Jobless claims still positive for forecasting purposes; the unresolved seasonality issue should be resolved shortly

 – by New Deal democrat

This morning’s jobless claims report continued the uptrend we’ve seen for the past month. But it still looks more likely than not that it is mainly unresolved post-pandemic seasonality. We’ll probably get a more definitive answer to that issue in th next several weeks.

Initial Jobless claims declined 5,000 for the week to 238,000. The 4 week moving average rose 5,500 to a new 9 month high of 232,750. With the typical one week delay, continuing claims rose 15,000 to 1.828 million, a 5 month high:

Note that last year followed a very similar trajectory from lows of just over 200,000 in January, rising through early spring before more sharply increasing in late May and June. But as the below graph shows, on a YoY% basis this year’s iinitial claims have been almost uniformly lower:

In fact, on a YoY basis, initial claims this week were down -8.8%, and the four week average down -7.5%, respectively the second best, and best, comparisons in 18 months. Since the YoY figures are more reliable as recession forecasting tools, these remain very positive. Even continuing claims, which are up 4.3% YoY, remain close to their 15 month low comparison.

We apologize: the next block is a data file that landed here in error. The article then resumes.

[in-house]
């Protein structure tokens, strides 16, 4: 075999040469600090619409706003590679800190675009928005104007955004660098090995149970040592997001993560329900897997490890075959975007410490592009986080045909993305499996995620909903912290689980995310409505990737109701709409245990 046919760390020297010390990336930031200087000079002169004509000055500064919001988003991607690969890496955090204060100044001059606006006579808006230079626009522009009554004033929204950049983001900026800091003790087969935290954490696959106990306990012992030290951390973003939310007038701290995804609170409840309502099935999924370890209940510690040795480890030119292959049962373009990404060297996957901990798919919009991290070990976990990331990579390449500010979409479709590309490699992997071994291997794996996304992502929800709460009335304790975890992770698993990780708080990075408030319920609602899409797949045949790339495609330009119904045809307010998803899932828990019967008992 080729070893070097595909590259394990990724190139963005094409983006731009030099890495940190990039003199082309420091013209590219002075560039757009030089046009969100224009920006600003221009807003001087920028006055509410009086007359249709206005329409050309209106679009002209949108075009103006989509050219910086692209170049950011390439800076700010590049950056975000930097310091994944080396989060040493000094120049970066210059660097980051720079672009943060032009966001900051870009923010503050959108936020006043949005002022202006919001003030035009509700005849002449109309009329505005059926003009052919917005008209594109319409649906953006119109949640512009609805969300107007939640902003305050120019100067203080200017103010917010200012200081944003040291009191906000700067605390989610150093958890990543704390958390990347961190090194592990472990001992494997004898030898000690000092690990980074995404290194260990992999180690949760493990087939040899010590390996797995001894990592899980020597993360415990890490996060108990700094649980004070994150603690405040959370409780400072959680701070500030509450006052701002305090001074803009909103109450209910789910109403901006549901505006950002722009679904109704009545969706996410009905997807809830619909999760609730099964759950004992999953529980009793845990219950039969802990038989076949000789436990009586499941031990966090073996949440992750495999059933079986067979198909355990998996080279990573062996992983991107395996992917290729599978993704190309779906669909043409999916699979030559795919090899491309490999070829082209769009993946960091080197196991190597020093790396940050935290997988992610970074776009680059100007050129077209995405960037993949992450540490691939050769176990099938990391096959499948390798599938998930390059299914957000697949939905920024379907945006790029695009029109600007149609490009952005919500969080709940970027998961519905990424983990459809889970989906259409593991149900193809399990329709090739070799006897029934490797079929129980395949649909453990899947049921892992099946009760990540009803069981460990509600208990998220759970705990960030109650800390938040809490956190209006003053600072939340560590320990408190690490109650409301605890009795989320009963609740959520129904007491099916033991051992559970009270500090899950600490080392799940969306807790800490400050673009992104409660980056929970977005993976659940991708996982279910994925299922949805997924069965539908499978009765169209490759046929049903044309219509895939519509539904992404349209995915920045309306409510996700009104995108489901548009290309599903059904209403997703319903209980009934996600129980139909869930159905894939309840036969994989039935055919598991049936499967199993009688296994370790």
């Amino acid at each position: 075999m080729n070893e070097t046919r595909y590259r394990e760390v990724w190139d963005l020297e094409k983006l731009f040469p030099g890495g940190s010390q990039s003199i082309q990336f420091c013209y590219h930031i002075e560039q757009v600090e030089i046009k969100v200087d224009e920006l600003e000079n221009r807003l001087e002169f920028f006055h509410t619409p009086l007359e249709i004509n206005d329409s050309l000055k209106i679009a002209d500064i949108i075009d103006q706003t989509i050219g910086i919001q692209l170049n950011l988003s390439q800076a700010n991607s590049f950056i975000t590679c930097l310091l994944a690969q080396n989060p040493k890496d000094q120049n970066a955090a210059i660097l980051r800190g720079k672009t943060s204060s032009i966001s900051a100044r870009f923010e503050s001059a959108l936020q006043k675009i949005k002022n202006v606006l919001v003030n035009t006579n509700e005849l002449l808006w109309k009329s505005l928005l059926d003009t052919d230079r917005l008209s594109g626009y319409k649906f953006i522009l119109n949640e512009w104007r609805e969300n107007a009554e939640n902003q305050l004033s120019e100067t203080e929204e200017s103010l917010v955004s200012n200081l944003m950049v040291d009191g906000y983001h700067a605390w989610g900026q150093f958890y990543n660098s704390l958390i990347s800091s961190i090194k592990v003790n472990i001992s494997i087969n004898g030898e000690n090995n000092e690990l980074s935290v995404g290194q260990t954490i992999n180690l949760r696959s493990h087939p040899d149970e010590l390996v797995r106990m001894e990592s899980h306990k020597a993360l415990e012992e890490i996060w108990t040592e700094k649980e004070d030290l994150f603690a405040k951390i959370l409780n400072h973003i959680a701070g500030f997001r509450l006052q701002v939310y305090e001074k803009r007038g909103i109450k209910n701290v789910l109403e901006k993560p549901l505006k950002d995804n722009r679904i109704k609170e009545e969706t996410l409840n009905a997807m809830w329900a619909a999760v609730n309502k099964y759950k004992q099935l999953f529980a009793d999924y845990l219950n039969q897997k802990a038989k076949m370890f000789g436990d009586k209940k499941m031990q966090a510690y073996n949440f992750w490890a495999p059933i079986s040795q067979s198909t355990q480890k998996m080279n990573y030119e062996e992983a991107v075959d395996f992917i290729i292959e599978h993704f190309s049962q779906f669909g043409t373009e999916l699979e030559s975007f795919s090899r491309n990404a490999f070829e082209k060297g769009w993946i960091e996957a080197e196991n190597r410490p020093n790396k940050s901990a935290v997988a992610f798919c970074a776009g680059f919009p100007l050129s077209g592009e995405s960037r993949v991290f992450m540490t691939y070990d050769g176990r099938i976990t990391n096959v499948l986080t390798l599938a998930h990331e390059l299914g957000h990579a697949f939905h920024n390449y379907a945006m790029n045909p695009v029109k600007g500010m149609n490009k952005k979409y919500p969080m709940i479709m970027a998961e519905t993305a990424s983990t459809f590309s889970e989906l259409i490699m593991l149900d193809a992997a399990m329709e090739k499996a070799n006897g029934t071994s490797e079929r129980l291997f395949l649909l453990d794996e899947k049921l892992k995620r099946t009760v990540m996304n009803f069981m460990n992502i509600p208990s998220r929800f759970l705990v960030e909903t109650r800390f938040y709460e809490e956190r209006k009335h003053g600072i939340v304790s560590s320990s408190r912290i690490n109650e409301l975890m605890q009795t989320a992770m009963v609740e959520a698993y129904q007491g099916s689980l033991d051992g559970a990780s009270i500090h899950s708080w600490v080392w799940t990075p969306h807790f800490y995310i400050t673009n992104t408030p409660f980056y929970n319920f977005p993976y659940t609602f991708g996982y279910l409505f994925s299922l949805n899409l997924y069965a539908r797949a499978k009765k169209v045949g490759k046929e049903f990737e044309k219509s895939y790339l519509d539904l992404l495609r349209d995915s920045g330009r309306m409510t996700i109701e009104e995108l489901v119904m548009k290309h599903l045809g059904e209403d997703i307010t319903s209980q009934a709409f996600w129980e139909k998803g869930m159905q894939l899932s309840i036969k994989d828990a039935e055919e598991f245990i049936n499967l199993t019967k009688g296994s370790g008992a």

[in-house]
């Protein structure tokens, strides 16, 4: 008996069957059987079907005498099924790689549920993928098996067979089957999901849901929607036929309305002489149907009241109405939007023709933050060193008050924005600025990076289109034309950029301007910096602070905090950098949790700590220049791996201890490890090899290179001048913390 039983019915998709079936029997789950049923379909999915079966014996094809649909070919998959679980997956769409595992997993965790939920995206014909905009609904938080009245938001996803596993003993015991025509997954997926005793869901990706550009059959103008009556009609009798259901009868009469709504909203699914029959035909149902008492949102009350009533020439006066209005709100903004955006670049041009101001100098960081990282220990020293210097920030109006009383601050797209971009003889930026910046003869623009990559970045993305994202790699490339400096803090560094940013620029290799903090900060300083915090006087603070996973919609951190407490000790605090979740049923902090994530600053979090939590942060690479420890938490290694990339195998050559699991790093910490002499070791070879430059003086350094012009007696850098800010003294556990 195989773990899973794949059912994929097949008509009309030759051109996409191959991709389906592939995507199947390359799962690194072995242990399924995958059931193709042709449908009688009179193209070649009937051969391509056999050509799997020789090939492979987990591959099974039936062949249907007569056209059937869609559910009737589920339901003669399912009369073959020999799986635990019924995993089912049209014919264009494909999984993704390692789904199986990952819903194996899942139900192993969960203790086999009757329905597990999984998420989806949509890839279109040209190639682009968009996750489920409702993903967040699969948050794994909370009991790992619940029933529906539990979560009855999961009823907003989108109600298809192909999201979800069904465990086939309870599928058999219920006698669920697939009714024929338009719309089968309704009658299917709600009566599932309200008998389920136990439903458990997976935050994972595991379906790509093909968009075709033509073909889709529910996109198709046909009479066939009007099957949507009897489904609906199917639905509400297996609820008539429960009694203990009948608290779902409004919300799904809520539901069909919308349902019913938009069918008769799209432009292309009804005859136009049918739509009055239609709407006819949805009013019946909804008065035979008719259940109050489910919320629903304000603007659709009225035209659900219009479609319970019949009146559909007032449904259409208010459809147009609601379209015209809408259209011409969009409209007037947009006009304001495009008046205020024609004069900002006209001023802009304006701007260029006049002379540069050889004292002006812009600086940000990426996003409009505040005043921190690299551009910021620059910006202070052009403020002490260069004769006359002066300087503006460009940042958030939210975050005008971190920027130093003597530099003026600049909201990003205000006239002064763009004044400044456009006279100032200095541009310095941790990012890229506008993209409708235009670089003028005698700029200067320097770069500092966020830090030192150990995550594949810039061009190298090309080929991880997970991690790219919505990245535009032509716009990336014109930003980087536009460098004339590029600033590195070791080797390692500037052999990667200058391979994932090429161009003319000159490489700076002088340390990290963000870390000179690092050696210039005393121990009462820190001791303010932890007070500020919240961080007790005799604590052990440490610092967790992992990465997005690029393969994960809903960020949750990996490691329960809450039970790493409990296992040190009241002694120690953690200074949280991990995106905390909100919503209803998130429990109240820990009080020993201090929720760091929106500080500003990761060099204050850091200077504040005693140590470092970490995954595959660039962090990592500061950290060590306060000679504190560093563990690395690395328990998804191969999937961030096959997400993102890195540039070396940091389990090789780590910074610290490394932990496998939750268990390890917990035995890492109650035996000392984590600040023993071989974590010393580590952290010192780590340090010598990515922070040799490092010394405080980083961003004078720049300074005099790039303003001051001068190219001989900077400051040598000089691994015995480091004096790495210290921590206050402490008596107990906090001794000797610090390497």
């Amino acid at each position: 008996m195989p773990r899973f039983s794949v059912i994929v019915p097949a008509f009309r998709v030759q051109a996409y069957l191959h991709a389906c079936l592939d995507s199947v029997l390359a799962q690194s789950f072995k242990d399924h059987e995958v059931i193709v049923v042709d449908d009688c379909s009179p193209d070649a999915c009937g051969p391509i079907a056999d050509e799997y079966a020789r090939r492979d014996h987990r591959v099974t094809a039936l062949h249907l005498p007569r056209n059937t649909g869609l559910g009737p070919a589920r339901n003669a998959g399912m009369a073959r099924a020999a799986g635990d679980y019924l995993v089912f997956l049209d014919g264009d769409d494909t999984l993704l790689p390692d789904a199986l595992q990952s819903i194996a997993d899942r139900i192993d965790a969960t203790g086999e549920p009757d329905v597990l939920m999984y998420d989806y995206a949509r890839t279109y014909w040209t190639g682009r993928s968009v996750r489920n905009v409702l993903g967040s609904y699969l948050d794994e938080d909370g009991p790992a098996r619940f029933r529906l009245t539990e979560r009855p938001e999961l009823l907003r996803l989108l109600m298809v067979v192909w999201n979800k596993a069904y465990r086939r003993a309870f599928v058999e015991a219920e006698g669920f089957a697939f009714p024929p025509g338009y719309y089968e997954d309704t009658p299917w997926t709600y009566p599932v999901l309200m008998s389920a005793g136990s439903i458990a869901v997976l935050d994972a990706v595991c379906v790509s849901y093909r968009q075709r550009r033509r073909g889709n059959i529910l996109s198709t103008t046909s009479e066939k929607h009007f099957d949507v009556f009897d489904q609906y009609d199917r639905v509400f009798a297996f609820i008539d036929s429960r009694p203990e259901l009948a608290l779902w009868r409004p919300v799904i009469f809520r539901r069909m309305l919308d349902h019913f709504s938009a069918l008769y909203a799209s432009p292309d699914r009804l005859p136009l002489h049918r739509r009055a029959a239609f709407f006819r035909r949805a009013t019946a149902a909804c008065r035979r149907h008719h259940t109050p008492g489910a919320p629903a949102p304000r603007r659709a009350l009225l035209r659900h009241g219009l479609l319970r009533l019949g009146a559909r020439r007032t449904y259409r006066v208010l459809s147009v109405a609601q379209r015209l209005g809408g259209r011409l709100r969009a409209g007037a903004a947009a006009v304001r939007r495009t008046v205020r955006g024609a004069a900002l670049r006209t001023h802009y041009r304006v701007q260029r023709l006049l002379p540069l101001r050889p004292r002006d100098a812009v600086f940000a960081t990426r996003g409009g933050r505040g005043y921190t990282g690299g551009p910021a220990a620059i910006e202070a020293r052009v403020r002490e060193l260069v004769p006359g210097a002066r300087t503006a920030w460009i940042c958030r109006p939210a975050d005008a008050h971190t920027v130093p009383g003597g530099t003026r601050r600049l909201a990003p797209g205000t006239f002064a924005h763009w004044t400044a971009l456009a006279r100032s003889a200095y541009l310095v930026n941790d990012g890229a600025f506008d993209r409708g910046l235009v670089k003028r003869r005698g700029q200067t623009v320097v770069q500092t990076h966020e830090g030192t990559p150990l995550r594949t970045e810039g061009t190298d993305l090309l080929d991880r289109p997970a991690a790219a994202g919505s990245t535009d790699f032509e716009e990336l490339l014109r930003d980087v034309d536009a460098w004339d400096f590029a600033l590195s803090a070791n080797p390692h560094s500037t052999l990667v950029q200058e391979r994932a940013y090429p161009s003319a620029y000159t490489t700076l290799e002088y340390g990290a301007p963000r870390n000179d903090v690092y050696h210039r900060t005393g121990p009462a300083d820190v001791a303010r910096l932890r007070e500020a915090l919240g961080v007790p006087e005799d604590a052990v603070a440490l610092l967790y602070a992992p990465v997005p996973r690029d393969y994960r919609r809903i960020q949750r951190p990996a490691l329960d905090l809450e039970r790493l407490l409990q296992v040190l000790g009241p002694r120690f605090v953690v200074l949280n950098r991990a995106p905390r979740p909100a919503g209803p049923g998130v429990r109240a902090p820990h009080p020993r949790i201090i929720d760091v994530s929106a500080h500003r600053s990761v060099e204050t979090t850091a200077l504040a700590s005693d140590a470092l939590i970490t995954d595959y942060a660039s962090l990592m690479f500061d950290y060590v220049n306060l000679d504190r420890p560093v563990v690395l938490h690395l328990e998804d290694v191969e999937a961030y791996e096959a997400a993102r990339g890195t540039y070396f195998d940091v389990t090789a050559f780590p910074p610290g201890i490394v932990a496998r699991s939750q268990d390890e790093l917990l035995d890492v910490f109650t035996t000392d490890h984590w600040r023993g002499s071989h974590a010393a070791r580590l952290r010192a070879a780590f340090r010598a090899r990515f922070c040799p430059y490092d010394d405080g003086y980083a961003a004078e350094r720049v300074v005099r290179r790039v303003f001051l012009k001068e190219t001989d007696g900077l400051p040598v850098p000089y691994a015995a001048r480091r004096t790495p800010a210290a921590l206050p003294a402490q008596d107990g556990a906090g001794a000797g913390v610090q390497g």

If hidden seasonality is the culprit, we should know shortly. That’s because as shown in the first graph above last year there was a sharp decline in claims beginning the week of June 24. Next week will be the equivalent week this year. So if claims continue at their recent elevated levels for two more weeks, that would negative the seasonality theory. We’ll see.

Meanwhile, comparing monthly initial and continuing claims to the unemployment rate does not support the most recent increase to 4.0% in the latter:

As I’ve noted many times, there is a solid 50+ year history of initial (and continuing) claims leading the unemployment rate. Aside from the last few months, the only exceptions have been during the “jobless recoveries” immediately following the 1991, 2001, and 2008 recessions. This time around it is more likely due to an increasing share of the wave of recent immigrants (who have not been previously employed and are not eligible for jobless benefits) failing to find work. In other words, the “Sahm Rule” might be signaling a relatively weakening, but still positive labor market, rather than an economy that is close to recession.

The Bonddad Blog

Initial jobless claims now in a clear uptrend – but is it unresolved post-pandemic seasonality? Angry Bear by New Deal democrat